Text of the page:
This blog post is somewhat a continuation of the previous entry, since I would like to discuss in greater detail the idea behind giving the majority the ability to curate images through various social media platforms. Leaving the discussion of ‘high culture’ and pop culture, I’d like to turn towards expressions of everyday life, how we construct them and what are their meanings in terms of creating the ever-growing database linked to our digital heritage.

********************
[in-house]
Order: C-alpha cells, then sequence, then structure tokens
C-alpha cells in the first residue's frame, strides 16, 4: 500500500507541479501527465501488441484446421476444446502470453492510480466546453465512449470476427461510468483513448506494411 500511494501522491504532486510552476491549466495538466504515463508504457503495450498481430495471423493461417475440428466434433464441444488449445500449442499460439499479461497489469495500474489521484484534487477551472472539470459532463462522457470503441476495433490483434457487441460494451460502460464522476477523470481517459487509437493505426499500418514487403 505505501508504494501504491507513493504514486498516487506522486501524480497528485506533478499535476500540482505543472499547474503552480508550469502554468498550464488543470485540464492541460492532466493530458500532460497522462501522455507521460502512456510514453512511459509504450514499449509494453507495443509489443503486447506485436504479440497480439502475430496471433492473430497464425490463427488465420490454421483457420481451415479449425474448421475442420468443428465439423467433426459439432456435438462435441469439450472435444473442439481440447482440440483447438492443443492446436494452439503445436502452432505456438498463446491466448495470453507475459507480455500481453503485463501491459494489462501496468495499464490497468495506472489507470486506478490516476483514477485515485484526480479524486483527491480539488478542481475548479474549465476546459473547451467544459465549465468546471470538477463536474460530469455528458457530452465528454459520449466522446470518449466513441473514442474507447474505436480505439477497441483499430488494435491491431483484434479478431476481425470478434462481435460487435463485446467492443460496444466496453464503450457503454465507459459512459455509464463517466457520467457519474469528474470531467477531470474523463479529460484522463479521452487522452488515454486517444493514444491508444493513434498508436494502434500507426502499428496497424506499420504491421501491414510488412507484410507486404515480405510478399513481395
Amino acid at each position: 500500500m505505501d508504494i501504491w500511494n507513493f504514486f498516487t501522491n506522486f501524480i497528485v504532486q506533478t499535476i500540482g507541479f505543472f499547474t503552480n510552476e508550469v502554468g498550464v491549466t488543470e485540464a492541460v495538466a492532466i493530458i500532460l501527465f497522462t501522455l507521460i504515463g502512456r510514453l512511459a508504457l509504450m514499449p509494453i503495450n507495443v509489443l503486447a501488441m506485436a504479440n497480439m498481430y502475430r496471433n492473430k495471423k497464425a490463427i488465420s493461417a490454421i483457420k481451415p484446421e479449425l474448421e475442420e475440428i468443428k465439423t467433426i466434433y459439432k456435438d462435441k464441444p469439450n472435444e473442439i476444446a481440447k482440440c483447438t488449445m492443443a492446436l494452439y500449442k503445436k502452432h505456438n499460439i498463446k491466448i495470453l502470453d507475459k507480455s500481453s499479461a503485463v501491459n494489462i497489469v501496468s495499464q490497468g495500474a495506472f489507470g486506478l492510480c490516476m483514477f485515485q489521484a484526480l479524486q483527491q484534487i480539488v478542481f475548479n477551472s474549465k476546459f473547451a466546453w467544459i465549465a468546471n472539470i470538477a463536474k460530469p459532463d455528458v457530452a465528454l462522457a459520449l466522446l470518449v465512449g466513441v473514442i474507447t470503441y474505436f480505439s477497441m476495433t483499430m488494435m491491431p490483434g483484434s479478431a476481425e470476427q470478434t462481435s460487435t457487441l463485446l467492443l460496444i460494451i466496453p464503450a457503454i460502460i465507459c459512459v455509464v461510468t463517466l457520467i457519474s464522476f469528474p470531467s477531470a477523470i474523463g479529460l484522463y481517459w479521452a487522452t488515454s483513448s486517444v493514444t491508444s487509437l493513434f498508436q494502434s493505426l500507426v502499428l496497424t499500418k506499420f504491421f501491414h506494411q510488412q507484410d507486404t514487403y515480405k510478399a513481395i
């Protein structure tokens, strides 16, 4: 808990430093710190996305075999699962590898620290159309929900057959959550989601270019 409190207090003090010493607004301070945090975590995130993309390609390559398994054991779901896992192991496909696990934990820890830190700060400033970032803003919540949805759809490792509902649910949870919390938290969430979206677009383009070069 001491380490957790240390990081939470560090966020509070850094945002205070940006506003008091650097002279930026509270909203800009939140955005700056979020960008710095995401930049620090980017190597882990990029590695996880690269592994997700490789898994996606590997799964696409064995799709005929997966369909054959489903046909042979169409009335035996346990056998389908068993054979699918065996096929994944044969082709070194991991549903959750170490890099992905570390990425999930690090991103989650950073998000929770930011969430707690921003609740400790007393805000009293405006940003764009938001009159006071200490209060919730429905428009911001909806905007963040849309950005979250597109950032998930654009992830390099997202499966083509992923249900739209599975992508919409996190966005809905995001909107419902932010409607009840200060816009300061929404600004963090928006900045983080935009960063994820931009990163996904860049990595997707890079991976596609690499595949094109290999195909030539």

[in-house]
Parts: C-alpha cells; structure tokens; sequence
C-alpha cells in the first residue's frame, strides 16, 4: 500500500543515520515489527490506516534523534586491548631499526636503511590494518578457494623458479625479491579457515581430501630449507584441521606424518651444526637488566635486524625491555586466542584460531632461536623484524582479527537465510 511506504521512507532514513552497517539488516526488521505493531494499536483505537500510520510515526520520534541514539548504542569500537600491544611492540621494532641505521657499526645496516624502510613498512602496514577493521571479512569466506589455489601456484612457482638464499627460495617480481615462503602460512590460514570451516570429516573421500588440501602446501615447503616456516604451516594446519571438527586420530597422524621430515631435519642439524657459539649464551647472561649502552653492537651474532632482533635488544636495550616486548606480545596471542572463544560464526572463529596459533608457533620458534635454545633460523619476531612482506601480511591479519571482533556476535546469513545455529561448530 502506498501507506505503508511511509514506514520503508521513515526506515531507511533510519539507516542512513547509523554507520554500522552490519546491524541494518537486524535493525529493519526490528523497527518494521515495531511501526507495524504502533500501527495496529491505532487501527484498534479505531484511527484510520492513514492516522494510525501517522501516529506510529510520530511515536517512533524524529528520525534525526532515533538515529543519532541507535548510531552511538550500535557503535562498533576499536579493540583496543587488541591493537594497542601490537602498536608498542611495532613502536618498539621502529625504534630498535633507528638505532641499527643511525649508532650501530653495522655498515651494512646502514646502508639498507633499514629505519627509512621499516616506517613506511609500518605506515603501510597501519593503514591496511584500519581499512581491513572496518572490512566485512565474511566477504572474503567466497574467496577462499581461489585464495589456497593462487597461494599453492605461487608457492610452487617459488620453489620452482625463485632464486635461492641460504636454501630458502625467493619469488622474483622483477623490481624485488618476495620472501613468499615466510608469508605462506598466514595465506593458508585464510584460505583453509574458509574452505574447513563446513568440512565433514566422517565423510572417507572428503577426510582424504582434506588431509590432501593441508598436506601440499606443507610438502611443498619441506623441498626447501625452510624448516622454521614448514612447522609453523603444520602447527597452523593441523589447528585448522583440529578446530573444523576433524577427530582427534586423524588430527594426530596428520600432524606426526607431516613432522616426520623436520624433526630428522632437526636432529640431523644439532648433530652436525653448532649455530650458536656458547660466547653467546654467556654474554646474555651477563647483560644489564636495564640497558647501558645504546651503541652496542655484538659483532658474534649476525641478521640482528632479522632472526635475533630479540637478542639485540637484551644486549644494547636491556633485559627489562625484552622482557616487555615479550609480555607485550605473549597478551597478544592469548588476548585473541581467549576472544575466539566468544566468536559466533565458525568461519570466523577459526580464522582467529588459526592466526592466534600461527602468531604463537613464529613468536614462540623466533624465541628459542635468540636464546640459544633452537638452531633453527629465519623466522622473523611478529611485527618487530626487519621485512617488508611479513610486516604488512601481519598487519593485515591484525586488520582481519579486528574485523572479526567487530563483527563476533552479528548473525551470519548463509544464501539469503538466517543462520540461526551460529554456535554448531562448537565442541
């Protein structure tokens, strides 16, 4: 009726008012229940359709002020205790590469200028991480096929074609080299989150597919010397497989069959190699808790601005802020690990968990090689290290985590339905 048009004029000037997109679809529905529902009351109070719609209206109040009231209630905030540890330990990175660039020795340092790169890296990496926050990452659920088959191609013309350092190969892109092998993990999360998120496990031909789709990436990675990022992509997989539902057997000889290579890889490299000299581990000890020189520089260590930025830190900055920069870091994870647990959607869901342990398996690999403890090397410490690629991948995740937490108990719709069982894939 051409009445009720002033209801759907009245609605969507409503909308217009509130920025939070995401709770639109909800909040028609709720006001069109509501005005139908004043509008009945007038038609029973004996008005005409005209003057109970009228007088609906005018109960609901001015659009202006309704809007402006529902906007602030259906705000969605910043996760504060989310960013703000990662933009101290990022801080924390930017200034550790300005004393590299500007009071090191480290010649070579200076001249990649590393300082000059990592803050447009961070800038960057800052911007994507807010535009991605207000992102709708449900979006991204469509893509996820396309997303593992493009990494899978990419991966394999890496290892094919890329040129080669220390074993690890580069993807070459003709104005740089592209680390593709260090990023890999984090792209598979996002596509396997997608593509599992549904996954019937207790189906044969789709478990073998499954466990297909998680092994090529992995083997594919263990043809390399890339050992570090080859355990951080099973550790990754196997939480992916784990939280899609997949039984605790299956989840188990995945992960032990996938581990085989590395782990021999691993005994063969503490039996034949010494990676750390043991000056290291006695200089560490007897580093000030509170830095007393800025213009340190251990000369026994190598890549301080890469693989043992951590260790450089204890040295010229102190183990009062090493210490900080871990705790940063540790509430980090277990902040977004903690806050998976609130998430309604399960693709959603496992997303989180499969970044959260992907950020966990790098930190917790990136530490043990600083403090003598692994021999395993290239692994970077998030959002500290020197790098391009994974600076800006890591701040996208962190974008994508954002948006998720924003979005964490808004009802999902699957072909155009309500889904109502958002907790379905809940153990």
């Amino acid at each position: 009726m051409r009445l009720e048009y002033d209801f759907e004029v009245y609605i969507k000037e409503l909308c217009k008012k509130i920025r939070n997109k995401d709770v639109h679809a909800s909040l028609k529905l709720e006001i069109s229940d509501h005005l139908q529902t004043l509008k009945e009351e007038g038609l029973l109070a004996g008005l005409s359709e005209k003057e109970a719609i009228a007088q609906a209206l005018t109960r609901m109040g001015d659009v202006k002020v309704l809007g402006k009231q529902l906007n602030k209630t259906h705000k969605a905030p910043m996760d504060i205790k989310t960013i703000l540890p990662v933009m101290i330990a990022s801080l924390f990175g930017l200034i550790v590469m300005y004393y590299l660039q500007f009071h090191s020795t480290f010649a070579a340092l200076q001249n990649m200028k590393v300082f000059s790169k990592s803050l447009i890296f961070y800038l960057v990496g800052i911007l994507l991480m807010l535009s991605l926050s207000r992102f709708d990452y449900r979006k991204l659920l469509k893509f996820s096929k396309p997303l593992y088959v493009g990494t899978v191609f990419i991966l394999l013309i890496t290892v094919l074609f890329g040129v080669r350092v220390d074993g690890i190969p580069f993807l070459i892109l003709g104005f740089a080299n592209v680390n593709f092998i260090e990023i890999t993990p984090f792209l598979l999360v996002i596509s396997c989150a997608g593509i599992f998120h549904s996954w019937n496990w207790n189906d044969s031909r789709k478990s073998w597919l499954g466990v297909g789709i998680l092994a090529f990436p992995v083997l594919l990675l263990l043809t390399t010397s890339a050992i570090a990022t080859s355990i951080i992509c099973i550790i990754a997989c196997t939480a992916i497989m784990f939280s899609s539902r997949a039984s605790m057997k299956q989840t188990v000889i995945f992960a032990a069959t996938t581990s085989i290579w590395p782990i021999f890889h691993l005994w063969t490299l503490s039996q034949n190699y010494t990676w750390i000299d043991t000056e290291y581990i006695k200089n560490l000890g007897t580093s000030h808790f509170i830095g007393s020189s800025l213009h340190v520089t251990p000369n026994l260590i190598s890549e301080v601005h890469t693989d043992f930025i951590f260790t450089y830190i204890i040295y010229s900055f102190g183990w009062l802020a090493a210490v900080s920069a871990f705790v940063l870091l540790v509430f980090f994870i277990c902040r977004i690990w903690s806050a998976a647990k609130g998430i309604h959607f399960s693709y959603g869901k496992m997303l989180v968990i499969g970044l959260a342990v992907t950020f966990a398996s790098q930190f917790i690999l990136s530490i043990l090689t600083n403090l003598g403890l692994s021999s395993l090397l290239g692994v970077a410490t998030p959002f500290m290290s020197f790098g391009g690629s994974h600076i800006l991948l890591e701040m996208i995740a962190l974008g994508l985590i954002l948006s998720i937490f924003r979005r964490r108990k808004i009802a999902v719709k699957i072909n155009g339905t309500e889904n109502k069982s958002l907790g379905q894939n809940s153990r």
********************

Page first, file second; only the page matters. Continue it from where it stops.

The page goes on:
Why does preservation of everyday life’s trivialities matter? From anthropological perspective we know that this is where lies the key to understanding given society and its culture. Millions of images showing our lives and ourselves can help in possibly avoiding the struggle which are being tackled for example by creators of visual 3D representations of our heritage which in ghastly way lack humans themselves due to lack of evidence for how people have looked and moved like (Woolford, Dunn 1). Social media, as a side effect of growing tendency to overshare, act like large catalogues gathering the data related to how we look like, our routine activities such as social interactions, eating habits, linguistic practices or interests. Unfortunately, it is impossible to use this data without critical analysis. We produce shared images according to the same rules, picked up through a narrow stream of personalized news feed and our activity on social media is shaped by how oneself wants to be viewed by the world – and others’ feed (Hochman 1). It’s a spiral of sort, which not only impacts the design of the online persona, but also our perception of everyday life which is filtered by observing live-stream of selected “worldviews” produced by other individuals (Hochman 6). Although all of the above is artificially constructed and the images produced are – in a sense – staged, they still remain precious source of information. Even if that’s an information about how we would like to perceive the world around us.